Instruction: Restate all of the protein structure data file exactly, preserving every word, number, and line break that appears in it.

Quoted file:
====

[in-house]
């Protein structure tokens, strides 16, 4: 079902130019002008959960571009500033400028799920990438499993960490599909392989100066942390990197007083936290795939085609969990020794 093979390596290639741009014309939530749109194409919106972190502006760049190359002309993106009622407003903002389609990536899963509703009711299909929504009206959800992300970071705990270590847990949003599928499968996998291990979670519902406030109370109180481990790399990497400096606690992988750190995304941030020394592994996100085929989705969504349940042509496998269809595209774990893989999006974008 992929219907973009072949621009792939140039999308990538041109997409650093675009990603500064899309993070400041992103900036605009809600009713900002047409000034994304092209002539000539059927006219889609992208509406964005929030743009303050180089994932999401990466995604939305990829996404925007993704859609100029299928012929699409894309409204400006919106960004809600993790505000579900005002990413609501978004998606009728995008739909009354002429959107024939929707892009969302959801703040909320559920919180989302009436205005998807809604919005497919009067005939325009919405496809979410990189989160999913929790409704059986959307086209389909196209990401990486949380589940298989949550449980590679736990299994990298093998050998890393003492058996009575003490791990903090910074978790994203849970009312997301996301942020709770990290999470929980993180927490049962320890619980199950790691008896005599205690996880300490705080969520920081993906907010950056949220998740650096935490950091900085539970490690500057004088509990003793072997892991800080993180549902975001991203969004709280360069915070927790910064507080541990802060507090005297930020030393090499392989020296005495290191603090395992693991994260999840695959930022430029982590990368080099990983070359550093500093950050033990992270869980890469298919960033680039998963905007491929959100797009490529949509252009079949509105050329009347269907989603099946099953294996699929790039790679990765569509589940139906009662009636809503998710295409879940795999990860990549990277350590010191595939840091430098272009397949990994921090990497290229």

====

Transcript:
[in-house]
């Protein structure tokens, strides 16, 4: 079902130019002008959960571009500033400028799920990438499993960490599909392989100066942390990197007083936290795939085609969990020794 093979390596290639741009014309939530749109194409919106972190502006760049190359002309993106009622407003903002389609990536899963509703009711299909929504009206959800992300970071705990270590847990949003599928499968996998291990979670519902406030109370109180481990790399990497400096606690992988750190995304941030020394592994996100085929989705969504349940042509496998269809595209774990893989999006974008 992929219907973009072949621009792939140039999308990538041109997409650093675009990603500064899309993070400041992103900036605009809600009713900002047409000034994304092209002539000539059927006219889609992208509406964005929030743009303050180089994932999401990466995604939305990829996404925007993704859609100029299928012929699409894309409204400006919106960004809600993790505000579900005002990413609501978004998606009728995008739909009354002429959107024939929707892009969302959801703040909320559920919180989302009436205005998807809604919005497919009067005939325009919405496809979410990189989160999913929790409704059986959307086209389909196209990401990486949380589940298989949550449980590679736990299994990298093998050998890393003492058996009575003490791990903090910074978790994203849970009312997301996301942020709770990290999470929980993180927490049962320890619980199950790691008896005599205690996880300490705080969520920081993906907010950056949220998740650096935490950091900085539970490690500057004088509990003793072997892991800080993180549902975001991203969004709280360069915070927790910064507080541990802060507090005297930020030393090499392989020296005495290191603090395992693991994260999840695959930022430029982590990368080099990983070359550093500093950050033990992270869980890469298919960033680039998963905007491929959100797009490529949509252009079949509105050329009347269907989603099946099953294996699929790039790679990765569509589940139906009662009636809503998710295409879940795999990860990549990277350590010191595939840091430098272009397949990994921090990497290229």